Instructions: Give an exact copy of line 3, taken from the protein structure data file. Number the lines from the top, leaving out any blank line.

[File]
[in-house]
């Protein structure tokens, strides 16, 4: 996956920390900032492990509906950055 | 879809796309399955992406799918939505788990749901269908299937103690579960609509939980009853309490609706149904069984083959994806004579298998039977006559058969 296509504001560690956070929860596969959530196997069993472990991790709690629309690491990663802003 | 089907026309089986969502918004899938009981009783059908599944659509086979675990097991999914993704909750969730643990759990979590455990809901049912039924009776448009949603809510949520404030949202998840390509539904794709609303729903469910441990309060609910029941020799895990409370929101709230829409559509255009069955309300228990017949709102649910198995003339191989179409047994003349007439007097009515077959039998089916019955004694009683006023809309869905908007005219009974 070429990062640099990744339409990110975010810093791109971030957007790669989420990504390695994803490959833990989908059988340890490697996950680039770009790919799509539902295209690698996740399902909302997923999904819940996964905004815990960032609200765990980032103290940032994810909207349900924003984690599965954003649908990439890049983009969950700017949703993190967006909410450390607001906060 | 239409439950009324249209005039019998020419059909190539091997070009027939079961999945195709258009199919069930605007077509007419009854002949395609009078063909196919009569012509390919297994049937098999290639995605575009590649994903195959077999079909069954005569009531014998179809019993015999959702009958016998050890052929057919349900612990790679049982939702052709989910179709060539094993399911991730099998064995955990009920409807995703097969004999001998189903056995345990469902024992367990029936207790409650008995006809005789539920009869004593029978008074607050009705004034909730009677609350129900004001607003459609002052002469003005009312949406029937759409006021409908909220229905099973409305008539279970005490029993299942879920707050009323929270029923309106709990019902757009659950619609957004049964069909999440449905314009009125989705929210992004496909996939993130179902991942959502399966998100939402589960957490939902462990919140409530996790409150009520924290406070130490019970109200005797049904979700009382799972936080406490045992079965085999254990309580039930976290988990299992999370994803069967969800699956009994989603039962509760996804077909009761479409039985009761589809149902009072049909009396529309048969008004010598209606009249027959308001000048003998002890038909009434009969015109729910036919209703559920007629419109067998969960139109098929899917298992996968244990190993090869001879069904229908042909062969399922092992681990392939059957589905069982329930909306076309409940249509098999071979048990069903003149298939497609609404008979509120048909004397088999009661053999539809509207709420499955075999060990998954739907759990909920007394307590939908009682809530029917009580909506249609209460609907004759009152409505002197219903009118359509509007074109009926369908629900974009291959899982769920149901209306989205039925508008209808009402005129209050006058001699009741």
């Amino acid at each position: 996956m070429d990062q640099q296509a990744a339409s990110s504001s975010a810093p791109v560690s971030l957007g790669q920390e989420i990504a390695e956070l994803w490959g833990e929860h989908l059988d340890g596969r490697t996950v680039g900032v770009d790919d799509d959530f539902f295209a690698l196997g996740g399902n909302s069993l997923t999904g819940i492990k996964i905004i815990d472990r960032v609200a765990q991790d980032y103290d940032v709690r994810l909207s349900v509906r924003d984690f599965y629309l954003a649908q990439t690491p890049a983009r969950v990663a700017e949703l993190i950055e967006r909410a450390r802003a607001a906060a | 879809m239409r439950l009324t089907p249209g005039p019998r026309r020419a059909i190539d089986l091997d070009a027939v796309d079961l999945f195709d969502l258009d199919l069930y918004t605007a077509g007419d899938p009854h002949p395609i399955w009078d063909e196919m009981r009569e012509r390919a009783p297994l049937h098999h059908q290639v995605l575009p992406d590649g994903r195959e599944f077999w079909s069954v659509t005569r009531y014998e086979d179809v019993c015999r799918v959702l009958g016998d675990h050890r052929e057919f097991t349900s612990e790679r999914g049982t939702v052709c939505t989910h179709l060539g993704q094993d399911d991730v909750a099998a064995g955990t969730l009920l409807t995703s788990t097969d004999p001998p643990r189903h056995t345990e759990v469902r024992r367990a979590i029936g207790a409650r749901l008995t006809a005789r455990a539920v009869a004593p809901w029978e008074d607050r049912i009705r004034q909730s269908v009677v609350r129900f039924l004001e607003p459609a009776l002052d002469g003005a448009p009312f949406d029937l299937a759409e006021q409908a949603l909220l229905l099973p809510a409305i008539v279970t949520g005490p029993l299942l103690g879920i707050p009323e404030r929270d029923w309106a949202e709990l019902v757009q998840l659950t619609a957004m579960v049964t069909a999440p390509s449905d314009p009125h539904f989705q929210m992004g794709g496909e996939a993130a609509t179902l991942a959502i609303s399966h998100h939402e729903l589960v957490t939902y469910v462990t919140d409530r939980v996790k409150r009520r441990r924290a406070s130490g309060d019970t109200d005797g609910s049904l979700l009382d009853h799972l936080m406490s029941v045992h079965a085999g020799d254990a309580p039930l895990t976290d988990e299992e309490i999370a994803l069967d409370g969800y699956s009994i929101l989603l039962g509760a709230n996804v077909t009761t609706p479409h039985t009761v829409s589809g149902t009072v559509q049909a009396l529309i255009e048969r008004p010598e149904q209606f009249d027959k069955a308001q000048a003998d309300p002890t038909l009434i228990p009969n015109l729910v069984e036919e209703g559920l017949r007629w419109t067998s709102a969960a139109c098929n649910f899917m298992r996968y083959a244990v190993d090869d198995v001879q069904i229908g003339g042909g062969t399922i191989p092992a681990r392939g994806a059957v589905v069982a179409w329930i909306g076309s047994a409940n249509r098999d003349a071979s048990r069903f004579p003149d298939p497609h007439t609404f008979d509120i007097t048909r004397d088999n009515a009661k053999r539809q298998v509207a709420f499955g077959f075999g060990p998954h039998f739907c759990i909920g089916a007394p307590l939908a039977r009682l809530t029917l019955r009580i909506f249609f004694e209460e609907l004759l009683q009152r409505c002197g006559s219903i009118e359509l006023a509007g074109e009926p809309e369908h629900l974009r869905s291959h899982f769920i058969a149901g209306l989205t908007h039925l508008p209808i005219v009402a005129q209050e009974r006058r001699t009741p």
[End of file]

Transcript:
């Amino acid at each position: 996956m070429d990062q640099q296509a990744a339409s990110s504001s975010a810093p791109v560690s971030l957007g790669q920390e989420i990504a390695e956070l994803w490959g833990e929860h989908l059988d340890g596969r490697t996950v680039g900032v770009d790919d799509d959530f539902f295209a690698l196997g996740g399902n909302s069993l997923t999904g819940i492990k996964i905004i815990d472990r960032v609200a765990q991790d980032y103290d940032v709690r994810l909207s349900v509906r924003d984690f599965y629309l954003a649908q990439t690491p890049a983009r969950v990663a700017e949703l993190i950055e967006r909410a450390r802003a607001a906060a | 879809m239409r439950l009324t089907p249209g005039p019998r026309r020419a059909i190539d089986l091997d070009a027939v796309d079961l999945f195709d969502l258009d199919l069930y918004t605007a077509g007419d899938p009854h002949p395609i399955w009078d063909e196919m009981r009569e012509r390919a009783p297994l049937h098999h059908q290639v995605l575009p992406d590649g994903r195959e599944f077999w079909s069954v659509t005569r009531y014998e086979d179809v019993c015999r799918v959702l009958g016998d675990h050890r052929e057919f097991t349900s612990e790679r999914g049982t939702v052709c939505t989910h179709l060539g993704q094993d399911d991730v909750a099998a064995g955990t969730l009920l409807t995703s788990t097969d004999p001998p643990r189903h056995t345990e759990v469902r024992r367990a979590i029936g207790a409650r749901l008995t006809a005789r455990a539920v009869a004593p809901w029978e008074d607050r049912i009705r004034q909730s269908v009677v609350r129900f039924l004001e607003p459609a009776l002052d002469g003005a448009p009312f949406d029937l299937a759409e006021q409908a949603l909220l229905l099973p809510a409305i008539v279970t949520g005490p029993l299942l103690g879920i707050p009323e404030r929270d029923w309106a949202e709990l019902v757009q998840l659950t619609a957004m579960v049964t069909a999440p390509s449905d314009p009125h539904f989705q929210m992004g794709g496909e996939a993130a609509t179902l991942a959502i609303s399966h998100h939402e729903l589960v957490t939902y469910v462990t919140d409530r939980v996790k409150r009520r441990r924290a406070s130490g309060d019970t109200d005797g609910s049904l979700l009382d009853h799972l936080m406490s029941v045992h079965a085999g020799d254990a309580p039930l895990t976290d988990e299992e309490i999370a994803l069967d409370g969800y699956s009994i929101l989603l039962g509760a709230n996804v077909t009761t609706p479409h039985t009761v829409s589809g149902t009072v559509q049909a009396l529309i255009e048969r008004p010598e149904q209606f009249d027959k069955a308001q000048a003998d309300p002890t038909l009434i228990p009969n015109l729910v069984e036919e209703g559920l017949r007629w419109t067998s709102a969960a139109c098929n649910f899917m298992r996968y083959a244990v190993d090869d198995v001879q069904i229908g003339g042909g062969t399922i191989p092992a681990r392939g994806a059957v589905v069982a179409w329930i909306g076309s047994a409940n249509r098999d003349a071979s048990r069903f004579p003149d298939p497609h007439t609404f008979d509120i007097t048909r004397d088999n009515a009661k053999r539809q298998v509207a709420f499955g077959f075999g060990p998954h039998f739907c759990i909920g089916a007394p307590l939908a039977r009682l809530t029917l019955r009580i909506f249609f004694e209460e609907l004759l009683q009152r409505c002197g006559s219903i009118e359509l006023a509007g074109e009926p809309e369908h629900l974009r869905s291959h899982f769920i058969a149901g209306l989205t908007h039925l508008p209808i005219v009402a005129q209050e009974r006058r001699t009741p």